Resolution of U.S. China dispute over freedom of navigation in EEZ unlikely to be through legal discussion as both sides have valid strategic concerns
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Each side devises elaborate argumentation to justify a position by reference to terms and passages from UNCLOS, implying a common acquiescence to the primacy of inter- national law generally and to the UNCLOS regime specifically. Neither side challenges the legitimacy of international law in general or UNCLOS in specific. That the two disputants contend in such civil, legalistic discourse might encourage one to conclude that reason has surpassed passion, except that vessels from each state, dispatched by authorities determined to defend a principled position, meet in defiant encounters at sea, jeopardizing maritime harmony, menacing bilateral relations, and endangering the lives of duty-bound sailors. Thus, it provides only modest comfort that conversation about the EEZ is possible, even if it is through dialogue that both sides prefer to resolve the present controversy.
A resolution of the EEZ issue is unlikely to emerge from a discussion of law, because the law is not really the problem. Sino-U.S. relations are strained because of the ways in which the strategic aims of Beijing and Washington collide and chafe against one another during a period of rapid transition of stature and perceived power.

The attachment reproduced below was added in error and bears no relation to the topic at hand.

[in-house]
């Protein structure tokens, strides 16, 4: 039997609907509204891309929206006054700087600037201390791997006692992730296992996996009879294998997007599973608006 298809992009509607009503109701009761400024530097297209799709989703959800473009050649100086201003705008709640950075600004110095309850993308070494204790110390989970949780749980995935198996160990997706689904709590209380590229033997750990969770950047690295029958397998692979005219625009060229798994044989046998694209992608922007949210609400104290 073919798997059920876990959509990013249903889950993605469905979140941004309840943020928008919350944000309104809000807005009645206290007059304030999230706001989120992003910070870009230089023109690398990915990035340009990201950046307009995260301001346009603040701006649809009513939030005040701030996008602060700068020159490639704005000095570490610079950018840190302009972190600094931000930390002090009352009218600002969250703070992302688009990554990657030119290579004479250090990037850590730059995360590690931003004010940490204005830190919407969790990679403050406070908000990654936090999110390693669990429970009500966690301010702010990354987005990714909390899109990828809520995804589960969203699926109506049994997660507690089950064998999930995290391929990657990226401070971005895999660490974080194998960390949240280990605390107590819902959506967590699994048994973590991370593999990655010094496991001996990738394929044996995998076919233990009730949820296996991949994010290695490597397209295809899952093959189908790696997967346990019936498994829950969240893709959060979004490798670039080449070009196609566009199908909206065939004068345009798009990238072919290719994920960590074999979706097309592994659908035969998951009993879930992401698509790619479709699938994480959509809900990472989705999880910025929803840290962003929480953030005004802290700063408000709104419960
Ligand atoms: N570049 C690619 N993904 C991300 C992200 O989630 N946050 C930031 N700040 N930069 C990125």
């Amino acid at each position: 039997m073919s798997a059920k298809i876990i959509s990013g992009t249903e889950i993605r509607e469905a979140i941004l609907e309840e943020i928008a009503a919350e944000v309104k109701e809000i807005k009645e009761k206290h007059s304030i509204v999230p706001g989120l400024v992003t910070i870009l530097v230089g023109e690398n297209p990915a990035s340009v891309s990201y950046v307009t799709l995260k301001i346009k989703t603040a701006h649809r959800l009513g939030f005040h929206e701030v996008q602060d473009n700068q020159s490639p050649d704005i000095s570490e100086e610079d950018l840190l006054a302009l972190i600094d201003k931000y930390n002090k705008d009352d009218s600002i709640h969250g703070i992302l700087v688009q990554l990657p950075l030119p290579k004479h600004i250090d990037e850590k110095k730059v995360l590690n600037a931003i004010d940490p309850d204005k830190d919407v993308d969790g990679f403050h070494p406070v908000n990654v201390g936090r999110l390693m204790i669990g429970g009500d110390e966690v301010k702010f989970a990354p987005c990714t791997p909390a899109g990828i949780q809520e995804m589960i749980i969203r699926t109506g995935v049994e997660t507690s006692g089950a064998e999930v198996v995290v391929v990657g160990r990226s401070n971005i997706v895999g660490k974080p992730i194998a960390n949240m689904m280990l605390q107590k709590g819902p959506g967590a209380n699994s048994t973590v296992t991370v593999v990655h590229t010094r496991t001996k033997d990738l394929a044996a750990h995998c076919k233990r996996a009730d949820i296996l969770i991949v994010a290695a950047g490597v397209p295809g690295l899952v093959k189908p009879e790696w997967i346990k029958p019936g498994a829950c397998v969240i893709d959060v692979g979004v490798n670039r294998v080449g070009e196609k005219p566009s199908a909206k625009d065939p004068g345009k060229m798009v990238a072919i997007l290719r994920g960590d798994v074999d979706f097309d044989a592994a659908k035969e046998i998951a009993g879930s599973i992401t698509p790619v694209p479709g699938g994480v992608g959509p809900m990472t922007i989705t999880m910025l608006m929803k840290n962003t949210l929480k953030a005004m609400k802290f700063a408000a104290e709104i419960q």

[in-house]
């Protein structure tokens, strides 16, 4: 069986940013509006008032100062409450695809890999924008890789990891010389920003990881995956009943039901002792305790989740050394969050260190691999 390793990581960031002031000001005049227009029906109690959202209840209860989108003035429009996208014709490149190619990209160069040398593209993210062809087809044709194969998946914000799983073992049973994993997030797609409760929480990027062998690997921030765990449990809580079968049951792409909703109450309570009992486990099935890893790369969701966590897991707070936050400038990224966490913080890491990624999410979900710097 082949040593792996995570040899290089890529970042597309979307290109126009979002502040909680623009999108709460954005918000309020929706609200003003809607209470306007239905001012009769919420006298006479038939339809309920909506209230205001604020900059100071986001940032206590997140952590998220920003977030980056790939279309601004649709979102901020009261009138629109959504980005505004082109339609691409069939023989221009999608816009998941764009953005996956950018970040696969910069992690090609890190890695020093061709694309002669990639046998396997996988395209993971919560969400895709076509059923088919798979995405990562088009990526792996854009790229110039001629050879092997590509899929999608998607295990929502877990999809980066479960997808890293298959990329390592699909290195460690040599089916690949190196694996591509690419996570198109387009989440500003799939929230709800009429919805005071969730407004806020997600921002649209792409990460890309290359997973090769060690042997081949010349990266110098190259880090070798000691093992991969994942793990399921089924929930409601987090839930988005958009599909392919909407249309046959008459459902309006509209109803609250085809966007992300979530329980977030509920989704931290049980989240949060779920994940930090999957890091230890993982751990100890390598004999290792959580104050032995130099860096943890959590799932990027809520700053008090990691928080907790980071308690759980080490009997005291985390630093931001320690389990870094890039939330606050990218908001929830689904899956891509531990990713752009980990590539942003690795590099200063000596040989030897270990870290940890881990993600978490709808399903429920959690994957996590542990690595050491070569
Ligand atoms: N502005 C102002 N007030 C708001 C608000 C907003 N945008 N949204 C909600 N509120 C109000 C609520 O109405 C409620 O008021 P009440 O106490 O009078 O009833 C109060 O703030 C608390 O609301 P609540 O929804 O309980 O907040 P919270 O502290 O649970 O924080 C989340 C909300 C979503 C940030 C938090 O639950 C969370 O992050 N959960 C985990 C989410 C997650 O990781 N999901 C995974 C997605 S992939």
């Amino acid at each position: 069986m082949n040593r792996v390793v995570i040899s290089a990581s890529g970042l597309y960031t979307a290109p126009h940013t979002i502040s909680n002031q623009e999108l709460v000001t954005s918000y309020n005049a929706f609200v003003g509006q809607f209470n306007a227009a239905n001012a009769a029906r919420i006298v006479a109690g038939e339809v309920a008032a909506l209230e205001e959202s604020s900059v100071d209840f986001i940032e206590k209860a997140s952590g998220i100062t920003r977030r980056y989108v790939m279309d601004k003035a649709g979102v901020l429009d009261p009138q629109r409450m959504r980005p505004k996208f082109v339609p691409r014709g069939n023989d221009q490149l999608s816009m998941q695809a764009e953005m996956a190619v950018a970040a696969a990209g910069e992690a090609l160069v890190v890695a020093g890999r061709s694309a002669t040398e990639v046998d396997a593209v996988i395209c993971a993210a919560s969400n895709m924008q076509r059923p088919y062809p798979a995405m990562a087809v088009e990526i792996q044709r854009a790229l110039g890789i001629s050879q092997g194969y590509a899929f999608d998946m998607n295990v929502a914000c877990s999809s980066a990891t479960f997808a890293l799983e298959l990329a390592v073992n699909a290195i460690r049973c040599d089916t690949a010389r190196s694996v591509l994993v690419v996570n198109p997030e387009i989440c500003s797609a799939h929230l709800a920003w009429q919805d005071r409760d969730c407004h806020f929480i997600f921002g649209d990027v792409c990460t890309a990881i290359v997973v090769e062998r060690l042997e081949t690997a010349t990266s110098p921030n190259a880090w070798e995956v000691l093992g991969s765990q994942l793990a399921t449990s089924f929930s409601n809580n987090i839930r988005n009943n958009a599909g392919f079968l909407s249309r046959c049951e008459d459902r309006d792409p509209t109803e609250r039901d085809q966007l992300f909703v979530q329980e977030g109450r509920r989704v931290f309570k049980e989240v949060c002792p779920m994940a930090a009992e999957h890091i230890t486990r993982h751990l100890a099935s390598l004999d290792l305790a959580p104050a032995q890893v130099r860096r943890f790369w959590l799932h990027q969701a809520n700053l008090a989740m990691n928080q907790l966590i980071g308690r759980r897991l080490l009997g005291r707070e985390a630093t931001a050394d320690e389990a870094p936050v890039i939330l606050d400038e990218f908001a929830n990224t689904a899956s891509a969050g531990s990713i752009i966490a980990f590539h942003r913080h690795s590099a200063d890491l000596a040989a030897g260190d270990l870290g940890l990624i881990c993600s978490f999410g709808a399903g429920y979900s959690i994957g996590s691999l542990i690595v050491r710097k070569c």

Simply put, the PRC—reflexively anxious about its comparative weakness in the face of far more robust U.S. military power—worries about how the United States and its allies may undermine those assets that the PRC has managed to develop to offset the existing military asymmetry between them. Beijing seems committed to expanding strategic depth by raising the cost to the United States of operating close to the PRC’s shores.
In line with this objective, the PRC evidently resents U.S. intelligence and surveillance activities. It hopes to push foreign forces as far from shore as is possible, especially those with prying eyes capable of gathering information about assets Beijing prefers to keep secret.